A.R.C. -- THE NATIONAL PUBLICATION FOR BUYERS AND SELLERS
OF OLD RADIOS AND RELATED ITEMS -- PUBLISHED MONTHLY
BOOK REVIEW:The Pocket Guide to Collins Amateur Radio Equipment 1946 to 1980, By Jay H. Miller, KK5IM
REVIEWED BY RAY BINTLIFF, K1YDG
From Antique Radio Classified
(Copyright 1996 by John V. Terrey - For personal use only.)
There seems to be a growing interest in older communications receivers and Amateur Radio equipment. This impression is reinforced by the publication of The Pocket Guide to Collins Amateur Radio Equipment 1946 to 1980 by Jay H. Miller. Over the years, Collins Radio gear has been held in high regard by the ham community, and owners of Collins radios, past and present, are fiercely loyal. These individuals will surely find this book a welcome addition to their libraries. But newcomers to the radio collecting hobby or younger hams will also find much to enjoy in this handy book.
The word "handy" springs to mind because of the book's compact size. The book measures 3 1/2" by 7" and uses a wire binding that allows it to lie flat when in use.
The book, dedicated to the memory of Art Collins, is a pictorial guide to Collins Amateur Radio equipment that includes an impressive range of Collins accessories.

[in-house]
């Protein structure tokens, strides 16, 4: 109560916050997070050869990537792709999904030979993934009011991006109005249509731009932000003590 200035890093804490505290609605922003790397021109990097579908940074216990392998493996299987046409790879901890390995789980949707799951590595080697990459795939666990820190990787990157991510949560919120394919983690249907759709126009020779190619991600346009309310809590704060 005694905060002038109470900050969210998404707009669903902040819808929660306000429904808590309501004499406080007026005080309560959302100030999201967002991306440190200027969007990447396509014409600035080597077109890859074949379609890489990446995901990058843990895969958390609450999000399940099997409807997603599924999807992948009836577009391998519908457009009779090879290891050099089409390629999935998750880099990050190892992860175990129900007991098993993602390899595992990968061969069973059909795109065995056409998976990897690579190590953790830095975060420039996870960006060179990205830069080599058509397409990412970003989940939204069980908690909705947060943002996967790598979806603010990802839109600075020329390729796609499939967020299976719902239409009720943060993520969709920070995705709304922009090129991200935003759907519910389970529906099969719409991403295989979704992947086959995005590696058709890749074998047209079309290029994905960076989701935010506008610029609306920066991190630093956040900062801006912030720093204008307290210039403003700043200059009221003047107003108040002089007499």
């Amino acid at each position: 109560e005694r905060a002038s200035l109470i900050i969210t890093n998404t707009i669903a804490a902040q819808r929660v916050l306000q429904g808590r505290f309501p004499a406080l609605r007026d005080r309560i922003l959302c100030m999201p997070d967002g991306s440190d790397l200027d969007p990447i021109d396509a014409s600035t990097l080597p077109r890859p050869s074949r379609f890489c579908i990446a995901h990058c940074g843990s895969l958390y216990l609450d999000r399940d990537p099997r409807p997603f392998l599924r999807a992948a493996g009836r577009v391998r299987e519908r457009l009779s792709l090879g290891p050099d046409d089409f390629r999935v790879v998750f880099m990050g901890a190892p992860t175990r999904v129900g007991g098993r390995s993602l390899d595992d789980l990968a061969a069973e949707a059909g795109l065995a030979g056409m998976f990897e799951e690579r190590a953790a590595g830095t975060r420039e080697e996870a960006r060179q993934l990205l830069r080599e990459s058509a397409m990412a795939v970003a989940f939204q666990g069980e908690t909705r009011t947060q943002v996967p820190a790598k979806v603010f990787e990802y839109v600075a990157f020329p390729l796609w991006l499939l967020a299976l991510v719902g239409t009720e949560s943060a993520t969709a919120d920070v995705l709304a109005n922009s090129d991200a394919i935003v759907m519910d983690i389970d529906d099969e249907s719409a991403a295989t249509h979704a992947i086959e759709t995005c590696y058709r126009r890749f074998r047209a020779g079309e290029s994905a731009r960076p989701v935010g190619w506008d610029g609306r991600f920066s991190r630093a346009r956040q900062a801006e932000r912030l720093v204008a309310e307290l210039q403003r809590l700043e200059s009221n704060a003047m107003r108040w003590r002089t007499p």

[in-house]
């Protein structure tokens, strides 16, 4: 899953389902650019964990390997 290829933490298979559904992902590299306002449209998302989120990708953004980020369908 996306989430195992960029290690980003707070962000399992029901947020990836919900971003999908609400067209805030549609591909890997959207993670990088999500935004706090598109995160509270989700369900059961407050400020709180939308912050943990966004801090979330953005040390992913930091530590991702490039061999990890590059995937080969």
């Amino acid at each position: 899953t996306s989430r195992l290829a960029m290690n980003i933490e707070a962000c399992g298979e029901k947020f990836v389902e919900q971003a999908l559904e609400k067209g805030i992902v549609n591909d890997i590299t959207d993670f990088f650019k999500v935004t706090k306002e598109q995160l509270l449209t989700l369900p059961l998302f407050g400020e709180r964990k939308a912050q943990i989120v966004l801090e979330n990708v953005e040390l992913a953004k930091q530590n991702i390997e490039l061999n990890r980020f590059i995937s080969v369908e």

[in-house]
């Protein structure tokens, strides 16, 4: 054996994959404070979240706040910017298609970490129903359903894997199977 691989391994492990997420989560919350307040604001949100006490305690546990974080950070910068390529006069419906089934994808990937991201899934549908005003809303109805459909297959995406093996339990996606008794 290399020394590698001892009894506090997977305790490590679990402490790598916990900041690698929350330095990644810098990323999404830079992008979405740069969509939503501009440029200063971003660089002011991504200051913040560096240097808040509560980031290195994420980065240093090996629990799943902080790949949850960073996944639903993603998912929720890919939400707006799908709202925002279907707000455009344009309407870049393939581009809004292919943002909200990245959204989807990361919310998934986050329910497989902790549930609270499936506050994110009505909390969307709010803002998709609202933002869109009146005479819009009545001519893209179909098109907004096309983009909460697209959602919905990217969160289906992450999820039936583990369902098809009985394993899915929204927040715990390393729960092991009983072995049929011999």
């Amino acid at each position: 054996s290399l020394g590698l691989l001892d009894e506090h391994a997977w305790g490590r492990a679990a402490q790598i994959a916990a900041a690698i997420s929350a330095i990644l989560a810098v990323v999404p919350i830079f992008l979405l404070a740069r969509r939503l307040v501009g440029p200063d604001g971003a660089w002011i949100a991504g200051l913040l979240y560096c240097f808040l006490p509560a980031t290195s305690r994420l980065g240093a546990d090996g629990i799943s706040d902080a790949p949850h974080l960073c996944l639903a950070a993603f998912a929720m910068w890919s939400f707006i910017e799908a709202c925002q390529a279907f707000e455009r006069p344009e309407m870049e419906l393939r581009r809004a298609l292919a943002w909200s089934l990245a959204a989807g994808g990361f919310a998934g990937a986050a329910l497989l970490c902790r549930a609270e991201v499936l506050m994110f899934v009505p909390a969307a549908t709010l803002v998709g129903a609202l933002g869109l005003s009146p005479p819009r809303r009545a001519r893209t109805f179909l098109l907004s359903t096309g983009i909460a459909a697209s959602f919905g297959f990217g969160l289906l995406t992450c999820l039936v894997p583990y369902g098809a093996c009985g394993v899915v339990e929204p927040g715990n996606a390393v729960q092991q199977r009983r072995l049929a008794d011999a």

The introduction is a concise explanation of the book's purpose and organization, along with some words of appreciation. Regarding organization, the book is arranged by equipment era and begins with early post-World War II equipment. This first section includes a description of the venerable Model 75A-1, an AM/CW/NBFM receiver from 1946.
The next section, "Finishing Out the A-Line," covers equipment produced from 1949 to 1957. Included are such memorable items as the Model KW-1 -- a one kilowatt AM/CW transmitter that weighed 600 pounds and stood nearly 6 feet tall, as well as the Model 51J4 communications receiver, circa 1957.
The section dealing with the production of single sideband (SSB) equipment for Amateur Radio use will recall fond memories for many older hams. Previously, Collins offered equipment with only AM and CW modes, and in some cases narrow band FM (NBFM). However, SSB offered hams a new mode of transmission and reception, and the hobby would never be the same.
The 75A-4 receiver, described in this section, was the first SSB receiver for amateur use. The 75A-4 received AM and CW signals as well. When used with the KWS-1, a 1 KW SSB/AM/CW transmitter, the result was a "dream station."
A separate section, devoted to A-Line accessories, contains descriptions and high quality photographs of items, such as a station console, an antenna tuner, a wattmeter, low pass filters, and speakers.
The KWM-1 SSB/CW transceiver is covered in a section of its own, which includes detailed information on accessories for the KWM-1.
A total of 36 pages is devoted to sections on "The S-Line" and "S-Line Accessories." The variety of accessories offered by Collins may amaze you. The period covered runs from 1958 to 1967.